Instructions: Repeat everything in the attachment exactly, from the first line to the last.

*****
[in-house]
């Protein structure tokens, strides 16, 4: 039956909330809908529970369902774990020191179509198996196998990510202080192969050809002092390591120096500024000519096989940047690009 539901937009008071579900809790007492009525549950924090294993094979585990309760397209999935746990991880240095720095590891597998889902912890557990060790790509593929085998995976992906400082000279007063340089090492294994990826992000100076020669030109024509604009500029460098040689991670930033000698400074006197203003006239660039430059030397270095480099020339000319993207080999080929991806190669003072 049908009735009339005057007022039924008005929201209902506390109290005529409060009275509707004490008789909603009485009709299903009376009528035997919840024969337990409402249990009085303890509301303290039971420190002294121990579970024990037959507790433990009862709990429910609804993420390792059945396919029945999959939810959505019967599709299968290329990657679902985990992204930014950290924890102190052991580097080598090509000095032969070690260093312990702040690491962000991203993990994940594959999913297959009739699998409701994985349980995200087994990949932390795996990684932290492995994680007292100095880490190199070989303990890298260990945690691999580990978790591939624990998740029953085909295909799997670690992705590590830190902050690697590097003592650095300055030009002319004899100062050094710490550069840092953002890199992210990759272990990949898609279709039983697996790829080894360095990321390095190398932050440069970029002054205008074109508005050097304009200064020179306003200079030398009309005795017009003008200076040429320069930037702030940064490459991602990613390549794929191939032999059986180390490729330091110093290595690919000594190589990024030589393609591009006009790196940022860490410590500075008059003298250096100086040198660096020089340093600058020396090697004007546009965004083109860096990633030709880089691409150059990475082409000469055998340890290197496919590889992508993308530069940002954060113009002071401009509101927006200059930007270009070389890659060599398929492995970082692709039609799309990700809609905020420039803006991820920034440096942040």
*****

[in-house]
């Protein structure tokens, strides 16, 4: 039956909330809908529970369902774990020191179509198996196998990510202080192969050809002092390591120096500024000519096989940047690009 539901937009008071579900809790007492009525549950924090294993094979585990309760397209999935746990991880240095720095590891597998889902912890557990060790790509593929085998995976992906400082000279007063340089090492294994990826992000100076020669030109024509604009500029460098040689991670930033000698400074006197203003006239660039430059030397270095480099020339000319993207080999080929991806190669003072 049908009735009339005057007022039924008005929201209902506390109290005529409060009275509707004490008789909603009485009709299903009376009528035997919840024969337990409402249990009085303890509301303290039971420190002294121990579970024990037959507790433990009862709990429910609804993420390792059945396919029945999959939810959505019967599709299968290329990657679902985990992204930014950290924890102190052991580097080598090509000095032969070690260093312990702040690491962000991203993990994940594959999913297959009739699998409701994985349980995200087994990949932390795996990684932290492995994680007292100095880490190199070989303990890298260990945690691999580990978790591939624990998740029953085909295909799997670690992705590590830190902050690697590097003592650095300055030009002319004899100062050094710490550069840092953002890199992210990759272990990949898609279709039983697996790829080894360095990321390095190398932050440069970029002054205008074109508005050097304009200064020179306003200079030398009309005795017009003008200076040429320069930037702030940064490459991602990613390549794929191939032999059986180390490729330091110093290595690919000594190589990024030589393609591009006009790196940022860490410590500075008059003298250096100086040198660096020089340093600058020396090697004007546009965004083109860096990633030709880089691409150059990475082409000469055998340890290197496919590889992508993308530069940002954060113009002071401009509101927006200059930007270009070389890659060599398929492995970082692709039609799309990700809609905020420039803006991820920034440096942040």